Golf: DeChambeau could bring Augusta to its knees says analytics guru

European Tour - Dubai Desert Classic

By Andrew Both

AUGUSTA, Ga. (Reuters) - Bryson DeChambeau has the ability to bring Augusta National to its metaphorical knees in unprecedented fashion at this week's Masters, according to one of golf's premier data crunchers.

Former touring pro Scott Fawcett is little known to casual golf followers, but he has a devoted following among tour players, especially the young breed perhaps more open to using analytics than old-fashioned traditionalists.

Fawcett does a detailed analysis of the best way to tackle every hole on the PGA Tour, and provides it to any player interested.

And he does so without ever stepping foot on a course. Instead, he pores over Google Earth and the tour's ShotLink statistical data to map out an optimal game plan with his course management system called DECADE.

He has known DeChambeau since before the latter turned professional, and was hardly surprised by the manner in which the player conquered Winged Foot to win the U.S. Open by six strokes in September.

DeChambeau smashed his drives massive distances and even when he strayed from the fairway and found long rough was usually close enough to the green to muscle an approach shot into an area from which he could save par, or sometimes better.

If DeChambeau has another great week with his driver at Augusta, it won't be a fair fight, Fawcett believes.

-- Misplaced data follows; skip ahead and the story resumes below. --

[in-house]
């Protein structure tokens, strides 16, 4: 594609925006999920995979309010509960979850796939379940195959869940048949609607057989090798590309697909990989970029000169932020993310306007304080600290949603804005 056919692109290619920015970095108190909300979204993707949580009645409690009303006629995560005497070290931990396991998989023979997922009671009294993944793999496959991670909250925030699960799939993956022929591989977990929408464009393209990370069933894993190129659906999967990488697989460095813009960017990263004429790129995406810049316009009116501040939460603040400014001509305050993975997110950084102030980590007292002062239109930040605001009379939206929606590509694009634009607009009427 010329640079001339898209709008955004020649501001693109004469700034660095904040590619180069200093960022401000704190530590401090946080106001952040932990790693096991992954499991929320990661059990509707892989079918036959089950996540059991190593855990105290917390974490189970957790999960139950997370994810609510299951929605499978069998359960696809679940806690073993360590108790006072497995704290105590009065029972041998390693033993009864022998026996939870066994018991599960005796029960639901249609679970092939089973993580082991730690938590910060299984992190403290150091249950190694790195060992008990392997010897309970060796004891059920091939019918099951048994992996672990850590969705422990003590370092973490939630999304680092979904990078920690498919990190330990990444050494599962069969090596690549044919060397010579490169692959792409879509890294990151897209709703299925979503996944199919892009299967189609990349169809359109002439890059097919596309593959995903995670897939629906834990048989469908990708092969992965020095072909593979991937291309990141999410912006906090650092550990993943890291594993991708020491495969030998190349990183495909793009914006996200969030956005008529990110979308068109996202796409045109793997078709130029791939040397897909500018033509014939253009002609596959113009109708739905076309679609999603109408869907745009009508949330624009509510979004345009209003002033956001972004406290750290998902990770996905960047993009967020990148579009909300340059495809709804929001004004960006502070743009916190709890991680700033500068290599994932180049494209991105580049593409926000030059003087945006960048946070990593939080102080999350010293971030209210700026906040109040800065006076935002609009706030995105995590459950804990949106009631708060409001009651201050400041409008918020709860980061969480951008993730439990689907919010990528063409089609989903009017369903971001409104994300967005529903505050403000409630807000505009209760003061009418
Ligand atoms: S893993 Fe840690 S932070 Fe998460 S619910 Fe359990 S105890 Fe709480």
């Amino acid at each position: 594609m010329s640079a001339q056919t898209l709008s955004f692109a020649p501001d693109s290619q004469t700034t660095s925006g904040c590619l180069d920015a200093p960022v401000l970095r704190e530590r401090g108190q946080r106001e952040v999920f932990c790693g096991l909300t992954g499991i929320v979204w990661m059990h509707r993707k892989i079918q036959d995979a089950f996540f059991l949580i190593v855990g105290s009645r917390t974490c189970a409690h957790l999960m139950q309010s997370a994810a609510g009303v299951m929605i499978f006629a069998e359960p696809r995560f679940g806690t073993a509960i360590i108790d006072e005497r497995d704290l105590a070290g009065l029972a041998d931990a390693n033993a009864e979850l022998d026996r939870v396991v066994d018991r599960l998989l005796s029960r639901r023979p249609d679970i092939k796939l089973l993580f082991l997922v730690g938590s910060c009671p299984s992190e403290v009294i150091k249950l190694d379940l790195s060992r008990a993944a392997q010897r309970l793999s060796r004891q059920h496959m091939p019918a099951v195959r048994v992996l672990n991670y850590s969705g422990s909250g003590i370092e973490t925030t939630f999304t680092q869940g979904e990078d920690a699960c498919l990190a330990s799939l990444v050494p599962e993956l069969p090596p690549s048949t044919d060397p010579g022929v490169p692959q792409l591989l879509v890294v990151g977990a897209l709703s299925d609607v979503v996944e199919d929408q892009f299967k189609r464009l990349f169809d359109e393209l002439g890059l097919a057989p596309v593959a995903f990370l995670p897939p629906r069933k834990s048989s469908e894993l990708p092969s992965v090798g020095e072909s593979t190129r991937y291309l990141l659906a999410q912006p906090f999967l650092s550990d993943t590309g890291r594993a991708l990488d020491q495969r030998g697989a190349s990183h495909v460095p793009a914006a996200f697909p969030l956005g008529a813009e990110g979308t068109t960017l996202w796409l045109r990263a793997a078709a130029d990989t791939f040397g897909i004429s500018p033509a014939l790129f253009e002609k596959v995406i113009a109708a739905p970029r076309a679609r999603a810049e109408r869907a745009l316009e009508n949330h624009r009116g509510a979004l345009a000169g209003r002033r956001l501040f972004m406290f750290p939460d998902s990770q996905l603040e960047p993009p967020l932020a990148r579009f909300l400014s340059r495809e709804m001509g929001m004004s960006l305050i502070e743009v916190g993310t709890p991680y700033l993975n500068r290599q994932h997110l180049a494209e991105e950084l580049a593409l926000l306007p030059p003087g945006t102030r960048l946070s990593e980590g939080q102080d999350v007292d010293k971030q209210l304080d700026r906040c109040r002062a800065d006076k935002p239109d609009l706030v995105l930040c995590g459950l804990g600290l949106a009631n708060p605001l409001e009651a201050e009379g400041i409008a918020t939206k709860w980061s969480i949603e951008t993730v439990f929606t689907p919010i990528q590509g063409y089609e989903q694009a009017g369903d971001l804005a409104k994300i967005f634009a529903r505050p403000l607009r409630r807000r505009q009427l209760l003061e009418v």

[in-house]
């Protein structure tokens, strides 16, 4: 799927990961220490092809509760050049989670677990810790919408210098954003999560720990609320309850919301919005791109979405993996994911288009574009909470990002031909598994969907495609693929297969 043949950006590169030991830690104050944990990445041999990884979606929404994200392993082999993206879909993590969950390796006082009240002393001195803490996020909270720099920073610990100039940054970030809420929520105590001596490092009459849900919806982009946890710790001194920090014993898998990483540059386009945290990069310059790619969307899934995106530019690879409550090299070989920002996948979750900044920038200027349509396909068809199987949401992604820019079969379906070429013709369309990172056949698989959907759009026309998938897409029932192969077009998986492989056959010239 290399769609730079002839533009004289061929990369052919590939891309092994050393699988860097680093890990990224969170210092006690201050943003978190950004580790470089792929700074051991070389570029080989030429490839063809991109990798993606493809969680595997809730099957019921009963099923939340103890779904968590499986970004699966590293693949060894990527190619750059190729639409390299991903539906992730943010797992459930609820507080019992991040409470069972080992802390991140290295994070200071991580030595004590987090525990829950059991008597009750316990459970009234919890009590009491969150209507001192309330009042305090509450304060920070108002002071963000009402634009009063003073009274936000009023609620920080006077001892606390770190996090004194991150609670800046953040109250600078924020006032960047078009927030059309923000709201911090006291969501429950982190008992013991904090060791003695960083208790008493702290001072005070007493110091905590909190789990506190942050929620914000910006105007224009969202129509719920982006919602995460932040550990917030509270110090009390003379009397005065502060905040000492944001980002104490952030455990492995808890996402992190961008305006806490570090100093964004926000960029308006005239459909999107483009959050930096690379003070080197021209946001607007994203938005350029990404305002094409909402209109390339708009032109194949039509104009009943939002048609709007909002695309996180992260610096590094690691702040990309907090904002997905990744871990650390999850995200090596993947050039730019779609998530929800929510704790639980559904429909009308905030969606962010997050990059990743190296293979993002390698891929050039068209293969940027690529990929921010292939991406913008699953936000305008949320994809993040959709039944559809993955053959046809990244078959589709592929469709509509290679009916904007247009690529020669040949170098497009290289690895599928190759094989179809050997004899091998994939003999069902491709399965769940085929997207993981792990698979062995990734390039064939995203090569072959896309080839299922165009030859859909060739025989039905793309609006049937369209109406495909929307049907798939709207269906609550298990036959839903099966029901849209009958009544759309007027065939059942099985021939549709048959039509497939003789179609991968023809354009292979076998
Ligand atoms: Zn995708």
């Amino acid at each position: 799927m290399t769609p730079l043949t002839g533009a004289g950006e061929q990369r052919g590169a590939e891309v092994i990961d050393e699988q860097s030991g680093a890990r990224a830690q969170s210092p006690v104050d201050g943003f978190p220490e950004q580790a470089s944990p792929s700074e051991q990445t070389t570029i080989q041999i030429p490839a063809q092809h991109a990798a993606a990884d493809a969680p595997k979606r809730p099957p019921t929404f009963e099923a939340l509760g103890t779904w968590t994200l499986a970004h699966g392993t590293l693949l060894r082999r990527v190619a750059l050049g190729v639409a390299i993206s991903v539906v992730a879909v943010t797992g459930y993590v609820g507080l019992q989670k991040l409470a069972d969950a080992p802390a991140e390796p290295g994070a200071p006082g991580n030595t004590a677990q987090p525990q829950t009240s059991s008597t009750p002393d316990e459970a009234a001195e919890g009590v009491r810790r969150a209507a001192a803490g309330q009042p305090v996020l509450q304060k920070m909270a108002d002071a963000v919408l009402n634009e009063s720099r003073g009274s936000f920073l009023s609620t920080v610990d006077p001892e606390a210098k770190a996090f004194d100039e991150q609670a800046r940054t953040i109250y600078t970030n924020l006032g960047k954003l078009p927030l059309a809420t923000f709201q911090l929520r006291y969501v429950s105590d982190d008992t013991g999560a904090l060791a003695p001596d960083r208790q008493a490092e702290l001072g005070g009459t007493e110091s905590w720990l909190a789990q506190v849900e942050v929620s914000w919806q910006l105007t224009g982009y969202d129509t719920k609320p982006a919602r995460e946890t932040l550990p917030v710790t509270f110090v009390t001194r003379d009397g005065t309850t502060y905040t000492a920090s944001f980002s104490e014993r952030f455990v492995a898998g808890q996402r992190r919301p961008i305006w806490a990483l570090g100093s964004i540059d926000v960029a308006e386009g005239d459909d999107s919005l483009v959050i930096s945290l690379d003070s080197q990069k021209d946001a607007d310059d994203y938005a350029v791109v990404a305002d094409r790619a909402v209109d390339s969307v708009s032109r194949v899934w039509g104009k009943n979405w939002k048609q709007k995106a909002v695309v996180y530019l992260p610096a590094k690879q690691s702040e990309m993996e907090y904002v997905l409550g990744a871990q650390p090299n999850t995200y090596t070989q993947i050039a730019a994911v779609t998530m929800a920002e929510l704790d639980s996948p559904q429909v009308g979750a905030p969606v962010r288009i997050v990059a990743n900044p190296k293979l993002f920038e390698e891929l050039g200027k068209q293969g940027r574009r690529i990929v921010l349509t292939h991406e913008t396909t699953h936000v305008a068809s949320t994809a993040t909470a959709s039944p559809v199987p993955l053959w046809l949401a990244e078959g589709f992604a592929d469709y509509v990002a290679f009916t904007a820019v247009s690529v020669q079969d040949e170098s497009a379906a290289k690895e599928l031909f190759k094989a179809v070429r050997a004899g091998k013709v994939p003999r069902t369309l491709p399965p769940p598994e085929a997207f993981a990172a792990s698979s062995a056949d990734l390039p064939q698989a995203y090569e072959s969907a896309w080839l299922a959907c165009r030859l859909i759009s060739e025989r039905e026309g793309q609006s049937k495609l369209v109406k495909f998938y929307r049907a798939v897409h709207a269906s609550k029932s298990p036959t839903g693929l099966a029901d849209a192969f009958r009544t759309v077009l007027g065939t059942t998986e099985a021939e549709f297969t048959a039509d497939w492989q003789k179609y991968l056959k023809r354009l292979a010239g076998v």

"There are only a few people who can compete with him if he drives it well," Fawcett said of DeChambeau in a telephone interview with Reuters.

"You're just not going to drive it like he did at the U.S. Open every day. But if he does, he's unbeatable simply because of how short the rest of the course is."

Fawcett, who liaises regularly with DeChambeau's coach Chris Como, says the most effective way to tackle a hole generally is to be bold with the driver and be more safety-first with approach shots to the greens.

"I don't like using the words aggressive or conservative, because they're emotional," he said. "I just like to say mathematically correct."

He points out that DeChambeau swings his driver faster than anyone on tour by a wide margin, his clubhead travelling at an average pace of 133mph at contact with the ball this season.

Fawcett watched DeChambeau hit plenty of three-woods off the tee at the PGA Championship at Harding Park in May, and observed that it was not a good strategy.

In Fawcett's analysis, a three-wood is almost always a bad idea. DeChambeau listened, changed his approach for the U.S. Open, and was richly rewarded.

"You might hit five-or-six per cent more fairways but you're giving up 30 yards on 100 per cent of your tee shots which is just bad math," Fawcett said.

For those who think that DeChambeau's strategy of smashing drives at almost every opportunity takes the artistry out of the game, Fawcett has a ready reply.

"Just taking a driver and swinging as hard as you possibly can at it and catching it solid and straight is so insanely difficult," he said.

"The guy's doing it like nobody else on the planet right now."

(Reporting by Andrew Both in Cary, North Carolina; Editing by Christian Radnedge)